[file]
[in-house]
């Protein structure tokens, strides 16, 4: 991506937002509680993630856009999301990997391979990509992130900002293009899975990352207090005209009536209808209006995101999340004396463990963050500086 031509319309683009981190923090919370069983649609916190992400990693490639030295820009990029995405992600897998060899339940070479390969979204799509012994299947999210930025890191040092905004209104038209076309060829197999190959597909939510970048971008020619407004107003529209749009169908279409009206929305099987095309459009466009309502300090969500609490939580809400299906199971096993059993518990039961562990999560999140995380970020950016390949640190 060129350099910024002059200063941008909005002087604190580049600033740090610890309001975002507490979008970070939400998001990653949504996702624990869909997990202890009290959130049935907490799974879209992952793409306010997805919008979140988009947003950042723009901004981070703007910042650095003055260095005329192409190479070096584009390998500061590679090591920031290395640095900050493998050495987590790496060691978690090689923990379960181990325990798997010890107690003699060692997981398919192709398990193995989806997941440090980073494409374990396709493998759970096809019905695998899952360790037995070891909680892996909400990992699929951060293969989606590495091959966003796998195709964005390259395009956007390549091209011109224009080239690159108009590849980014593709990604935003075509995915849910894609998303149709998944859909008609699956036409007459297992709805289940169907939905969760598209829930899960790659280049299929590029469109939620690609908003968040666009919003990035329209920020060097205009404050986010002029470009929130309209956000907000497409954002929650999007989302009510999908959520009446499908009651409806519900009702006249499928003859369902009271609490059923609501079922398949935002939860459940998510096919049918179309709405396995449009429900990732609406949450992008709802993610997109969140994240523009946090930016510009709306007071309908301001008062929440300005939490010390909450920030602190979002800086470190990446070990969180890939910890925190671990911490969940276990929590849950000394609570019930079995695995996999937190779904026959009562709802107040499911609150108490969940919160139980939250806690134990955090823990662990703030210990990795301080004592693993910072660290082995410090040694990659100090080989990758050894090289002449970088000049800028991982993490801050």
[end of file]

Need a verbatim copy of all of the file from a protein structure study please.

[in-house]
């Protein structure tokens, strides 16, 4: 991506937002509680993630856009999301990997391979990509992130900002293009899975990352207090005209009536209808209006995101999340004396463990963050500086 031509319309683009981190923090919370069983649609916190992400990693490639030295820009990029995405992600897998060899339940070479390969979204799509012994299947999210930025890191040092905004209104038209076309060829197999190959597909939510970048971008020619407004107003529209749009169908279409009206929305099987095309459009466009309502300090969500609490939580809400299906199971096993059993518990039961562990999560999140995380970020950016390949640190 060129350099910024002059200063941008909005002087604190580049600033740090610890309001975002507490979008970070939400998001990653949504996702624990869909997990202890009290959130049935907490799974879209992952793409306010997805919008979140988009947003950042723009901004981070703007910042650095003055260095005329192409190479070096584009390998500061590679090591920031290395640095900050493998050495987590790496060691978690090689923990379960181990325990798997010890107690003699060692997981398919192709398990193995989806997941440090980073494409374990396709493998759970096809019905695998899952360790037995070891909680892996909400990992699929951060293969989606590495091959966003796998195709964005390259395009956007390549091209011109224009080239690159108009590849980014593709990604935003075509995915849910894609998303149709998944859909008609699956036409007459297992709805289940169907939905969760598209829930899960790659280049299929590029469109939620690609908003968040666009919003990035329209920020060097205009404050986010002029470009929130309209956000907000497409954002929650999007989302009510999908959520009446499908009651409806519900009702006249499928003859369902009271609490059923609501079922398949935002939860459940998510096919049918179309709405396995449009429900990732609406949450992008709802993610997109969140994240523009946090930016510009709306007071309908301001008062929440300005939490010390909450920030602190979002800086470190990446070990969180890939910890925190671990911490969940276990929590849950000394609570019930079995695995996999937190779904026959009562709802107040499911609150108490969940919160139980939250806690134990955090823990662990703030210990990795301080004592693993910072660290082995410090040694990659100090080989990758050894090289002449970088000049800028991982993490801050």